Here are a set of instructions to build and package from source either the storm-0.8.2.jar or the complete storm-0.8.2.zip (with all dependencies). I assume packaging later versions will be similar, just be careful about dependencies versions.
Read the rest of this entry »
In this post, I illustrate how to maintain in DB the current state of a real time event-driven process in a scalable and lock free manner thanks to the Storm framework.
Storm is an event based data processing engine. Its model relies on basic primitives like event transformation, filtering, aggregation… that we assemble into topologies. The execution of a topology is typically distributed over several nodes and a storm cluster can also execute several instances of a given topology in parallel. At design time, it’s thus important to have in mind which Storm primitives execute with partition scope, i.e. at the level of one cluster node, and which ones are cluster-wide Read the rest of this entry »
Play 2 has been announced a few weeks ago.
I am currently working on a project based on version 1 of this framework, as I am envisaging a migration, I decided to write two blog posts about this experience. The text below contains my personal thoughts on Play 1, I’ll try at a later stage to hunt for some time to use this as a comparison point for my feed-back on Play 2 and the migration process (if I confirm it should happen…)
Here are some major characteristics of Play (just check their online docs for more details, that is not the point of this post):
- Web framework for Java and/or Scala
- Not based on servlet, although a project can be converted to a war package
- No server-side session
- Java controller methods are public static void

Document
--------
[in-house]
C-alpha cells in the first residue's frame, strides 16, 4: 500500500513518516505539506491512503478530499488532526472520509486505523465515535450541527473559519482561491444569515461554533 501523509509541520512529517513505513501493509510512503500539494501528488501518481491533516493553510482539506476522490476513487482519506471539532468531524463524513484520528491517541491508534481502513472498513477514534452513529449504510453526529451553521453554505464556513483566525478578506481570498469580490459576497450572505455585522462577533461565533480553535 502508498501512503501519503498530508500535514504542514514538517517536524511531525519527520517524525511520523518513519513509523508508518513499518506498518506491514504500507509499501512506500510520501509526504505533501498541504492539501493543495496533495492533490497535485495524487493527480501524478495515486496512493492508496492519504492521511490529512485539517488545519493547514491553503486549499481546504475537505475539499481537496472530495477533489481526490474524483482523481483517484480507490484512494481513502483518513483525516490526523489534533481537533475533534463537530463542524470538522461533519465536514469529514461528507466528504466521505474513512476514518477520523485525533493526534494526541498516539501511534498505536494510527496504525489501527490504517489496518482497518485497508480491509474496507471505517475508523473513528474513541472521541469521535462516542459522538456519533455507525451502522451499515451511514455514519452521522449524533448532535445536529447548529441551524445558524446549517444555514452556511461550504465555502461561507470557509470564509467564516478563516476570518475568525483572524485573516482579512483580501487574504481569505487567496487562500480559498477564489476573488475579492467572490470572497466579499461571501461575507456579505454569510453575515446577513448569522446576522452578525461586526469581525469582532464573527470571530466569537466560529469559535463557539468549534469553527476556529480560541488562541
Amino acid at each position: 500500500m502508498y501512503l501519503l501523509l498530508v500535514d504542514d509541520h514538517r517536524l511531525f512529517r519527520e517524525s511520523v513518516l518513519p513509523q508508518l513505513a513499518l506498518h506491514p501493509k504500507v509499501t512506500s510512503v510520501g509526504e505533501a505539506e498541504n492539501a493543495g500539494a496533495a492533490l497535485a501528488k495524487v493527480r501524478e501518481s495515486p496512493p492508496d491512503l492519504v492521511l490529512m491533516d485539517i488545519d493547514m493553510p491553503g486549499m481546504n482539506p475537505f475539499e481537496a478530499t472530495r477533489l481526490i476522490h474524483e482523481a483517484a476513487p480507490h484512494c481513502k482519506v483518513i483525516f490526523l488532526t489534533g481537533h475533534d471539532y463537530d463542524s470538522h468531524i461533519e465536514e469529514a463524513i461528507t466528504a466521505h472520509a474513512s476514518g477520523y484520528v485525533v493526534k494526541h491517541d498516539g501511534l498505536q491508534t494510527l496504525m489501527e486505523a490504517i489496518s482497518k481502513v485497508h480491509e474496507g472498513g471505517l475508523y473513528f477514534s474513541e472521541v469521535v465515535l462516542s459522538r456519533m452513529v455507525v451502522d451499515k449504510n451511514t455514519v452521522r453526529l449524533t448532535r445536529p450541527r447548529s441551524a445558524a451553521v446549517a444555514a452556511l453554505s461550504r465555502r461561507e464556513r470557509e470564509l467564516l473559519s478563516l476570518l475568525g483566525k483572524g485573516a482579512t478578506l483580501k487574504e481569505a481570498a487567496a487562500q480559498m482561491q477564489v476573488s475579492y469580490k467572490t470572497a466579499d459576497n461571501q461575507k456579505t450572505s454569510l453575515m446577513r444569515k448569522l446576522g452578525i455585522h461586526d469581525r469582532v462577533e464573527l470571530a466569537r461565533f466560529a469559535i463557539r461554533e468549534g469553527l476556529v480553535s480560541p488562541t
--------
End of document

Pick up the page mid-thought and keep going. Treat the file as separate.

I am developping a small web app for a few months during my free time. I used to deploy it to the AWS Beanstalk platform, today I’ve been amazed how easy it has been to migrate it to Cloud Foundry :-).
My app is mostly based on JSF2/jquery/Spring/Jackson + the AWS-specific APIs for storing data into AWS SDB and S3.
The migration to Cloudfoundry is the most straightforward migration experience I’ve seen up to now, it boiled down to: Read the rest of this entry »
I am presenting here a simple two steps architectural approach based on stored events as a workaround for the lack of full atomic transaction support in so-called “NOSQL” databases.
Being fairly new to NOSQL-based architectures, I have the annoying intuition that I am about to write nothing but a set of obvious statements. On the other hand, I have not yet read a detailed description of this anywhere, so hopefully it will be useful to some other developers as well.
[Edit: 1rst Oct 2012]: look also at the slides of Nathan Marz’ recent presentation on event based “Big Data architecture”: http://www.slideshare.net/nathanmarz/runaway-complexity-in-big-data-and-a-plan-to-stop-it, this one has some similarities with what I present below and is very clear to understand.
NOSQL databases do not offer atomic transactions over several update operations on different data entities(*). A simplistic explanation to this is that Read the rest of this entry »
In most non-trivial SOA landscapes, keeping track of the constantly evolving integrations among systems can be hard unless there is in place a clearly identified way to publish and find the appropriate pieces of information. An overview of the IT landscape, defining what is currently or will be connected to what, is a prerequisite for being able to maintain the environment. Absence of this typically leads to a feeling of “Spaghetti Oriented Environment” and reluctance to start anything big.
This statement sounds obvious but it is not always taken into account in practice. Some organizations either do not have in place such a centralized control of integration or have stopped using it because it “just got in the way of anything”. At best, this means that the integration information is kept in the head of some key Read the rest of this entry »